197. Application of Plackett-Burman experimental design for investigating the effect of wort amino acids on lager yeast fermentation performance and beer flavor production

Yang He (1); (1) Tsingtao Brewing Ltd., Qingdao, China

Yeast, Fermentation, and Microbiology

Brewery wort is a complex yeast growth and fermentation medium that contains an array of assimilable nitrogen. Among all the assimilable nitrogen, amino acids are the most abundant. Alterations related to nutritional parameters (e.g., malt varieties, novel adjuncts, adjunct composition, adjunct ratios or even mashing regimes, etc.) can lead to changes in the concentration of specific amino acids in wort. Amino acids composition and their utilization by yeast during wort fermentation influence both yeast fermentation performance and the flavor profile of the finished product, which, therefore, is critical for maintaining product quality and consistency. This is particularly the case with multisite brewing. Here, using an industrial lager brewing strain of Saccharomyces pastorianus, we investigated the effect of amino acids composition on yeast fermentation performance and beer flavor. A two-level factorial Plackett-Burman design was applied to screening the most significant amino acids in brewing wort. Based on the results, glutamine and proline were found to be negatively affected by yeast propagation and yeast amino acid utilization. Lysine was identified as a important determinant for promoting yeast propagation. Furthermore, the maturity of beer was positively exercised by the amount of valine in wort. The statistical design tool greatly facilitates the understanding of the importance of each amino acid and the desired ones in wort. The future applications of this information could drastically improve current regimes for selecting malt and adjunct or their formula.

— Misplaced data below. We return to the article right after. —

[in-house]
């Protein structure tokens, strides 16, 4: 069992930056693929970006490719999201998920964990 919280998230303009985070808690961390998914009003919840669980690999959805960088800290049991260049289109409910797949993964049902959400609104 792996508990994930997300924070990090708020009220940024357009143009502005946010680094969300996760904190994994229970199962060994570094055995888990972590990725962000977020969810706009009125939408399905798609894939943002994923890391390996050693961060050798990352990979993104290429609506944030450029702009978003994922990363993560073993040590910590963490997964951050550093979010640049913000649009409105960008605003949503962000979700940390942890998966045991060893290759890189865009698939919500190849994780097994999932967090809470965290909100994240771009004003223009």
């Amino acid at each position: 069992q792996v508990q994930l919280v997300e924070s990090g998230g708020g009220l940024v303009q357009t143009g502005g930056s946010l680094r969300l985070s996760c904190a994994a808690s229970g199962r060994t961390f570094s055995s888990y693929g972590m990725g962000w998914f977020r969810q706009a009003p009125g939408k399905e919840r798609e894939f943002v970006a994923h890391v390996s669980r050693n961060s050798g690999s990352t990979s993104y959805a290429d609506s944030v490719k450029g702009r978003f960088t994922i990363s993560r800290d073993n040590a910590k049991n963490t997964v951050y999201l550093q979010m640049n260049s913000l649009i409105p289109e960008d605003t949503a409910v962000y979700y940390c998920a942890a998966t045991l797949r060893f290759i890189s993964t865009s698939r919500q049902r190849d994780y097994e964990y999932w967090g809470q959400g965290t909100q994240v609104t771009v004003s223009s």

Yang He is a scientist at State Key Laboratory of Biological Fermentation Engineering of Beer, Tsingtao Brewing Ltd. Most of her research is related to beer flavor production during fermentation by monitoring yeast gene expression. She received her Ph.D. degree in marine science from the Ocean University of China in 2011.